Lloyd Alexander’s “eat and read” regime: food and fiction!

I have briefly mentioned before Lloyd Alexander’s “eat and read” programme, but in these times of coronavirus, much more home-bound due to lock-down and the self-isolation advice, I have found myself reading more during the day, and cooking more, and thinking of the “eat and read” regime in a completely different light! So here it is!

Lloyd Alexander started reading when he was very young and his experience of getting lost in a book was intense and immersive. In an interview to James S. Jacobs, he claimed that one of his earliest “true” memories from childhood was his discovery that he could intensify the reading experience by combining it with a meaningful food:

The only rule was to find something to eat which was representative of the story which had currently captured him. Thus, when he read of King Arthur and the brown ale which foamed from his knight’s flagons, Lloyd must be partaking of the same drink (unfortunately he had to compromise with ginger ale, but that seemed close enough). While reading of Jim’s eavesdropping on Long John Silver from the bottom of an apple barrel, Alexander must be munching on the same crisp fruit. (Jacobs, 1978, p. 33)

 

 

Apparently. as Lloyd Alexander got older, his gastronomic needs while reading became somewhat more demanding: during elementary school he enlisted his mother in an effort to locate and taste the bloaters (type of whole cold-smoked herring) consumed in Dickens’s The Old Curiosity Shop (chapter 50). His mother accomplished this feat, but Alexander soon found out that bloaters “did not turn out to be what he had expected and his sympathies went out to the English” (Jacobs, 1978, p. 34)! In the event, he did not finish his dish of bloaters, but he did have the experience of eating them while reading the relevant scene, and that was the important thing!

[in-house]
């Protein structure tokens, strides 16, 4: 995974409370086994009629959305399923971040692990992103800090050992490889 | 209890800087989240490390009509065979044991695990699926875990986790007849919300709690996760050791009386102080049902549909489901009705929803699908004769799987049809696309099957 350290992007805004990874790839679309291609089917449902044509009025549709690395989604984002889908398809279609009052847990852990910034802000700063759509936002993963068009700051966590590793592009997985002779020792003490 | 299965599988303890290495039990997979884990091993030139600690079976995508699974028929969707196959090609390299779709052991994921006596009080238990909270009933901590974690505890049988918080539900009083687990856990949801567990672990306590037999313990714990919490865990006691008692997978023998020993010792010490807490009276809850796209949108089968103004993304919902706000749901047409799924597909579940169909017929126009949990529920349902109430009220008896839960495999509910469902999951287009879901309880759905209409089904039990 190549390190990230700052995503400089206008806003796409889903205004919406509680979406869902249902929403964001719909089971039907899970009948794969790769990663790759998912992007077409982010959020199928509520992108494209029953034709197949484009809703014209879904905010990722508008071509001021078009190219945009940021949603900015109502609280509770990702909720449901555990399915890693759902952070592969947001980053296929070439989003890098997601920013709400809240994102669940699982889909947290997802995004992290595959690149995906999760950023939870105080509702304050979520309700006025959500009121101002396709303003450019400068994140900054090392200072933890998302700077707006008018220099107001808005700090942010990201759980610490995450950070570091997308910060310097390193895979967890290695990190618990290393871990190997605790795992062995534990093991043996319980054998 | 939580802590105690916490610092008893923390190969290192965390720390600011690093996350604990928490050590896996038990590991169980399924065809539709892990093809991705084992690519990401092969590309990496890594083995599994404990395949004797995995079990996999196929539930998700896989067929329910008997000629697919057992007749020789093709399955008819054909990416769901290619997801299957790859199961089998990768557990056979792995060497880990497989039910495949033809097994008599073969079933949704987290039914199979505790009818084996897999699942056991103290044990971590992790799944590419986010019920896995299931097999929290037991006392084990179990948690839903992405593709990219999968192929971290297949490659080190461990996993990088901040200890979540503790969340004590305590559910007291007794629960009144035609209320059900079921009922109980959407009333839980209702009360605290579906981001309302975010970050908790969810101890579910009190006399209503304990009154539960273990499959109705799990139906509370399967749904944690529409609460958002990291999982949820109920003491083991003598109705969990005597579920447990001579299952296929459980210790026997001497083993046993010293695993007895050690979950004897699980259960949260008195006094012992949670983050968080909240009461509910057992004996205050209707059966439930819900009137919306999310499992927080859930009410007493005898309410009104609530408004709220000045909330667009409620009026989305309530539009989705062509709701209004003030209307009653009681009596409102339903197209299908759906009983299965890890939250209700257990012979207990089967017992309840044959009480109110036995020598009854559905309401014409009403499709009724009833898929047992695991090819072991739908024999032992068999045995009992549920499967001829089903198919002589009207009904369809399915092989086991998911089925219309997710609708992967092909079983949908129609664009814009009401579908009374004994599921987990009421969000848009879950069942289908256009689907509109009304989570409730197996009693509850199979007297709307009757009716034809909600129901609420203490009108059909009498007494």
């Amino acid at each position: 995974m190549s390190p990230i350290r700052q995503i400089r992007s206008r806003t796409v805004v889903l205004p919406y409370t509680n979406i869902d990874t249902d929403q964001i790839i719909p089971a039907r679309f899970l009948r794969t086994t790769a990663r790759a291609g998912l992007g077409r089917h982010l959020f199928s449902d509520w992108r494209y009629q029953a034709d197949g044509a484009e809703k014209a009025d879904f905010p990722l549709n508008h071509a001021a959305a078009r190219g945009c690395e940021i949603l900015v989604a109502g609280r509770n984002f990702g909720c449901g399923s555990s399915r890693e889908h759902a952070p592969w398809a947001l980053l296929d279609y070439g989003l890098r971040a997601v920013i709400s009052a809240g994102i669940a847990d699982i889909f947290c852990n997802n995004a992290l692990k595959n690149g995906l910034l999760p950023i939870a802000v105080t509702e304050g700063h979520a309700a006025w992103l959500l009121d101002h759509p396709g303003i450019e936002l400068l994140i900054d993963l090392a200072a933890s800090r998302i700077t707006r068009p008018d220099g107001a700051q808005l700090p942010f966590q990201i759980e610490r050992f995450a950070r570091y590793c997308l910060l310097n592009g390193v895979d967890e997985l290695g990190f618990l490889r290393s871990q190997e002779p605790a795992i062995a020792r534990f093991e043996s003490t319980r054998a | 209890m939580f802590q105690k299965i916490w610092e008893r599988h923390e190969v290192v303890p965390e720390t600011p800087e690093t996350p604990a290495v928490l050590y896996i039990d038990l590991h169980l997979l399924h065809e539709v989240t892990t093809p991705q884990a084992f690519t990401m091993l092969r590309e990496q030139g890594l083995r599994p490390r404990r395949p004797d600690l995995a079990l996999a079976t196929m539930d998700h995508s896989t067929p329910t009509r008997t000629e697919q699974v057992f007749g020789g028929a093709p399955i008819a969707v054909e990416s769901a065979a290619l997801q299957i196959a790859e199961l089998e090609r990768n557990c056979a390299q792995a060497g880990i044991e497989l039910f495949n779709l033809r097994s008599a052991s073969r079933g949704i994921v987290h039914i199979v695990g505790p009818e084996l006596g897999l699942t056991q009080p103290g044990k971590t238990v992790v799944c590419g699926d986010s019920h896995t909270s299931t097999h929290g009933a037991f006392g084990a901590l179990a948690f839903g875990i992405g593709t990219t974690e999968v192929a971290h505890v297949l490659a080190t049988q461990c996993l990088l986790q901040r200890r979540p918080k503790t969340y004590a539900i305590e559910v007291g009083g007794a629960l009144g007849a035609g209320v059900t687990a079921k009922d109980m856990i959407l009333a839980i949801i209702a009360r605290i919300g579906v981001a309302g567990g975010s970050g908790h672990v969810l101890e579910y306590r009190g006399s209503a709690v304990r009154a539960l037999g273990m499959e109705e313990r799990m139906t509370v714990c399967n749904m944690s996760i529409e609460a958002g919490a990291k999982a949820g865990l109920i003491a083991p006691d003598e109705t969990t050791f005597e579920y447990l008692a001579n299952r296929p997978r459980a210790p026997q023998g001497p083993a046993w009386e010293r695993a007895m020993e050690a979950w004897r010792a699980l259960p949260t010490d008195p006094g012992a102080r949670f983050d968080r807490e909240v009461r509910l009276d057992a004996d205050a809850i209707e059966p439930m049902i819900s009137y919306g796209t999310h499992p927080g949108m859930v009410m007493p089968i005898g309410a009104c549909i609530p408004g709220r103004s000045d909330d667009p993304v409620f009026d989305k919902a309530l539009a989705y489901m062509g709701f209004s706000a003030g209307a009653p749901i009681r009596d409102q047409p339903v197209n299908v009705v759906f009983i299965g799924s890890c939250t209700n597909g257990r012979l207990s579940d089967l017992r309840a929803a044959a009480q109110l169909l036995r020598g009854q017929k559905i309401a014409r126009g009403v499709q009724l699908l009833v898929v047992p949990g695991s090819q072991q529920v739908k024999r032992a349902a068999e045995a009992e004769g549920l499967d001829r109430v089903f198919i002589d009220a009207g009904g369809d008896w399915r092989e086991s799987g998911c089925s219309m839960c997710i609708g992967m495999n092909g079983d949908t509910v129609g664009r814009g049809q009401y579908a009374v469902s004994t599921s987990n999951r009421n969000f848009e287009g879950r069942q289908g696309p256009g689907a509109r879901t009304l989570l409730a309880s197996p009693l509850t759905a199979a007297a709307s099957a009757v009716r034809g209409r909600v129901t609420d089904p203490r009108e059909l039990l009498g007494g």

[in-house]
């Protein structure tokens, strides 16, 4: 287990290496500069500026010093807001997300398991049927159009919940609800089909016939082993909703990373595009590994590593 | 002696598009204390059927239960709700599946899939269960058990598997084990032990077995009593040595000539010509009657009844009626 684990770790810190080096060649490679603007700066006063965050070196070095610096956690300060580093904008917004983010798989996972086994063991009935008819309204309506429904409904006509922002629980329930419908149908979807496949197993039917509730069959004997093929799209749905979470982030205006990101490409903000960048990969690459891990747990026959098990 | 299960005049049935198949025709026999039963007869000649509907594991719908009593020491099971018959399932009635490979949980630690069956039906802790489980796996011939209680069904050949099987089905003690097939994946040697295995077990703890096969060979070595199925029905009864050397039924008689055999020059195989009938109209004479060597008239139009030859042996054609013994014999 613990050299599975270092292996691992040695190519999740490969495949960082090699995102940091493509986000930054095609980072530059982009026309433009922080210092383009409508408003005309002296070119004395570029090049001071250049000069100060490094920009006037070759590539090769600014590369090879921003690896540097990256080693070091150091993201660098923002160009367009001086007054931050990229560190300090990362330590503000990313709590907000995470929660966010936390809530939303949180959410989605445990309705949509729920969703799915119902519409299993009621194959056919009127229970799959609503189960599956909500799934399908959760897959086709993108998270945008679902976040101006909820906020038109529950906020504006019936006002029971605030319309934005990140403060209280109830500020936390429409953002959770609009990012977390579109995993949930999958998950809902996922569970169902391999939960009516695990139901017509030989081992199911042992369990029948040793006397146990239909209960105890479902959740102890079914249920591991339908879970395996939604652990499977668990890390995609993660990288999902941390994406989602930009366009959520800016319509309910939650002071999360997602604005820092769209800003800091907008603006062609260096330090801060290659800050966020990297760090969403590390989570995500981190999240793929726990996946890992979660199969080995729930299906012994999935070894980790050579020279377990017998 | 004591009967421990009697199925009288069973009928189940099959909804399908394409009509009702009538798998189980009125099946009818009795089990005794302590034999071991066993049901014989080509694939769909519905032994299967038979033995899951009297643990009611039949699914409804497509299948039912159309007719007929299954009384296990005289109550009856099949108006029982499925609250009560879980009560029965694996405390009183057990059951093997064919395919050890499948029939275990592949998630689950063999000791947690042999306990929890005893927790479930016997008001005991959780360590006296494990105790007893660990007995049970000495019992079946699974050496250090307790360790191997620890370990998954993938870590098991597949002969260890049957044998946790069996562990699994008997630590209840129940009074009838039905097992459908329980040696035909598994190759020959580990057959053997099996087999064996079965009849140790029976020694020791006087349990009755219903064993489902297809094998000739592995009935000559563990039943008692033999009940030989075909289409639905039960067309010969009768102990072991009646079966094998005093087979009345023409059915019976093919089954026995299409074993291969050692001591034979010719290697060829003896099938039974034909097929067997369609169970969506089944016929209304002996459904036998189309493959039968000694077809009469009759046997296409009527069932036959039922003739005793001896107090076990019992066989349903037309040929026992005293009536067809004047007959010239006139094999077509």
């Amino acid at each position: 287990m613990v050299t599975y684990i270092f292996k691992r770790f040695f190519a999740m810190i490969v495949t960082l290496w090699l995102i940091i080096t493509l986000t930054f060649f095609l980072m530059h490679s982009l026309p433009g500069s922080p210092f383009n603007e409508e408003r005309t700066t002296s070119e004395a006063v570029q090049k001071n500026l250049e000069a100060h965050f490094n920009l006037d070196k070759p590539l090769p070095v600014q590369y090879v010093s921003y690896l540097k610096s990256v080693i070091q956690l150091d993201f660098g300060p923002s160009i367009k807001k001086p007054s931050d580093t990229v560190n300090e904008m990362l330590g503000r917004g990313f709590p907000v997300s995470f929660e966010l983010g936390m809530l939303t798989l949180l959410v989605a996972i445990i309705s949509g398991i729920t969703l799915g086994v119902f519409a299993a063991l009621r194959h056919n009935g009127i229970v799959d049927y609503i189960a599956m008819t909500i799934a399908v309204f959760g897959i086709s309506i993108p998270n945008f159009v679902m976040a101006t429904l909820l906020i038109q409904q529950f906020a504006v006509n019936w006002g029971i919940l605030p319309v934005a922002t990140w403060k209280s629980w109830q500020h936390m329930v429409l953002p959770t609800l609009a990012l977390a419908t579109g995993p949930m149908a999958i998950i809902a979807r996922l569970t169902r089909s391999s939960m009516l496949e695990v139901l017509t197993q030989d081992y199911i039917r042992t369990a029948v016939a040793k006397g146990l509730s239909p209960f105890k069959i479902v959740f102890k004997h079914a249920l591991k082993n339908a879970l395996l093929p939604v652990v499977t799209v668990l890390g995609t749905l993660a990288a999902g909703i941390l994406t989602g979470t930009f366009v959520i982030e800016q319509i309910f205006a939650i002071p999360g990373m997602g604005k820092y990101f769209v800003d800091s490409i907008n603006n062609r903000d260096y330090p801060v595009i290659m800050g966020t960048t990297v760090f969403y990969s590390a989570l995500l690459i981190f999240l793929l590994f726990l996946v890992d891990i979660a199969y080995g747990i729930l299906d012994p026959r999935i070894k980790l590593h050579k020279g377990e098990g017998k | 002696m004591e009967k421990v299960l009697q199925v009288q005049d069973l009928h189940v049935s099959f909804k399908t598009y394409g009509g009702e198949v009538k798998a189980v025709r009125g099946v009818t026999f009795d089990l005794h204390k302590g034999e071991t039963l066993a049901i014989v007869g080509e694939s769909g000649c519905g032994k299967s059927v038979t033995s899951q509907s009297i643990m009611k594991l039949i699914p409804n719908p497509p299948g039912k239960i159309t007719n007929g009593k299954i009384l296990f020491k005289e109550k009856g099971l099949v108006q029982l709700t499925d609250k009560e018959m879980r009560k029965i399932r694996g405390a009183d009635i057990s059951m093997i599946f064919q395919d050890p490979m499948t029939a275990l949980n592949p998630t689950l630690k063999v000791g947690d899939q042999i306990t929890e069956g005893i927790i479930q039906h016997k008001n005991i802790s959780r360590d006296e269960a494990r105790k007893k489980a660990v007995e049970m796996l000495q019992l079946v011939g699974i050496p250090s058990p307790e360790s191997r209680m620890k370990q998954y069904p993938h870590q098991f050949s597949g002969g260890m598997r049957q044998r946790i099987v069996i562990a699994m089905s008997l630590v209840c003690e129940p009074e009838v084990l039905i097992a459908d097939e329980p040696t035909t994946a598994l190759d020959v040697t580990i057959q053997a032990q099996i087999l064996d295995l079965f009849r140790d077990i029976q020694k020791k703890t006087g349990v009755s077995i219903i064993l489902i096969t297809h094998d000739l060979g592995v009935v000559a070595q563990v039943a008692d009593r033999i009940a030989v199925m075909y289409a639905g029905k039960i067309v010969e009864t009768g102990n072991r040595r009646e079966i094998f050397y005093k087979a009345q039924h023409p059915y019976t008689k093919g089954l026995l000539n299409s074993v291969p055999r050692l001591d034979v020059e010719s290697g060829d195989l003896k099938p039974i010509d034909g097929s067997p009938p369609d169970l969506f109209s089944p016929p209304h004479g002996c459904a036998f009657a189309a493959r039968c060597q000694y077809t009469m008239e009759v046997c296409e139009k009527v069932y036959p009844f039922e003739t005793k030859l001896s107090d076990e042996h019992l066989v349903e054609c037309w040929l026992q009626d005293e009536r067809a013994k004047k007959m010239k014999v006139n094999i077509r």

The “eat and read” regime persisted throughout Lloyd Alexander’s life. As a young man, working in a bank, he procured canned rattlesnake meat to munch upon while reading Kenneth Roberts’s Northwest Passage (Ibid., p. 114) and in 1973 he published a piece in the children’s magazine Cricket titled “A Hungry Reader” in which he described his childhood desire to have “a real taste of whatever food the people in the stories were eating” (p. 34). In that piece, reproduced below, he gave examples of other books that excited his tasting buds, including Alice’s Adventures in Wonderland (tea, bread and butter, and treacle), The Song of Hiawatha (maize – he had to make do with cornmeal mush), A Christmas Carol (roast goose – a chicken leg had to do), Winnie-the-Pooh (honey!), and the stories of Robin Hood and his Merry Men (though he had to substitute “brown October ale” with root beer).

So, I am wondering, what food have you always thought about eating (or have actually munched!) while reading a particular book and found it very appropriate? I often crave apples when I read Little Women (which is no surprise – Jo is always munching one!), and – for some reason – seed cake when I read The Hobbit! Any other “eat and read” regime devotees out there?

“A Hungry Reader,” Cricket, I, January, 1973.

 

“A Hungry Reader,” Cricket, I, January, 1973.

 

References

Alexander, Lloyd. 1973. “A Hungry Reader”, Cricket, 1: 34-5

Jacobs, James S. 1978. Lloyd Alexander: A Critical Biography (EdD dissertation, University of Georgia)

2 thoughts on “Lloyd Alexander’s “eat and read” regime: food and fiction!

  1. Pingback: A Beginner’s Guide to Researching Lloyd Alexander’s Prydain

  2. Andrew Higgins

    Love it. My fav read and eat experience was when I was in college in New York and on Bloomsday (16 June) read/studied James Joyce’s Ulysses. During the first Leopold Bloom chapter I fried up and consumed a lovely mutton kidney which I purchased from a local butcher as I read this (on the day and time Leopold Bloom was doing so) :

    ‘Most of all he liked grilled mutton kidneys which gave to his palate a fine tang of faintly scented urine.
    Kidneys were in his mind as he moved about the kitchen softly, righting her breakfast things on the humpy tray. Gelid light and air were in the kitchen but out of doors gentle summer morning everywhere. Made him feel a bit peckish.’ (Ulysses, p.47)

    Luckily mine did not smell as bad and tasted rather good!

    Andy

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